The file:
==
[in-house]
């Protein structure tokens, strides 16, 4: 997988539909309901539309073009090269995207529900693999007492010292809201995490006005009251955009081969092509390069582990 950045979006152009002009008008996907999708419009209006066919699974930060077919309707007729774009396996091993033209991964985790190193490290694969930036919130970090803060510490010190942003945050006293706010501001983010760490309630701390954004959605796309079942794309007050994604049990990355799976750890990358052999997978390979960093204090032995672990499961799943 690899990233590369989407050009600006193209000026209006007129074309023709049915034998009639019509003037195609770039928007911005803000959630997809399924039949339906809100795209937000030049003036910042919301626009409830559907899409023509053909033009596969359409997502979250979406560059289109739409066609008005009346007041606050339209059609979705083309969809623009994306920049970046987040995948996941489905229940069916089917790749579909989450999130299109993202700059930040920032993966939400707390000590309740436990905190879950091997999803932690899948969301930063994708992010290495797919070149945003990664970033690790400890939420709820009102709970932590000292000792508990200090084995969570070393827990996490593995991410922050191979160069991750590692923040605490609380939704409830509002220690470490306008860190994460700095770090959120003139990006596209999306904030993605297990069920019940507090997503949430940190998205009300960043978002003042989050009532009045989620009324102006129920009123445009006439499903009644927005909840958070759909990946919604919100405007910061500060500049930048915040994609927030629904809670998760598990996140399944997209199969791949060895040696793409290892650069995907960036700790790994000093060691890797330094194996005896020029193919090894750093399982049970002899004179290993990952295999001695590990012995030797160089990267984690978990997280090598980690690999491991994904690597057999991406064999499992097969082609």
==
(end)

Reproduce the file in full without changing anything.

[in-house]
């Protein structure tokens, strides 16, 4: 997988539909309901539309073009090269995207529900693999007492010292809201995490006005009251955009081969092509390069582990 950045979006152009002009008008996907999708419009209006066919699974930060077919309707007729774009396996091993033209991964985790190193490290694969930036919130970090803060510490010190942003945050006293706010501001983010760490309630701390954004959605796309079942794309007050994604049990990355799976750890990358052999997978390979960093204090032995672990499961799943 690899990233590369989407050009600006193209000026209006007129074309023709049915034998009639019509003037195609770039928007911005803000959630997809399924039949339906809100795209937000030049003036910042919301626009409830559907899409023509053909033009596969359409997502979250979406560059289109739409066609008005009346007041606050339209059609979705083309969809623009994306920049970046987040995948996941489905229940069916089917790749579909989450999130299109993202700059930040920032993966939400707390000590309740436990905190879950091997999803932690899948969301930063994708992010290495797919070149945003990664970033690790400890939420709820009102709970932590000292000792508990200090084995969570070393827990996490593995991410922050191979160069991750590692923040605490609380939704409830509002220690470490306008860190994460700095770090959120003139990006596209999306904030993605297990069920019940507090997503949430940190998205009300960043978002003042989050009532009045989620009324102006129920009123445009006439499903009644927005909840958070759909990946919604919100405007910061500060500049930048915040994609927030629904809670998760598990996140399944997209199969791949060895040696793409290892650069995907960036700790790994000093060691890797330094194996005896020029193919090894750093399982049970002899004179290993990952295999001695590990012995030797160089990267984690978990997280090598980690690999491991994904690597057999991406064999499992097969082609």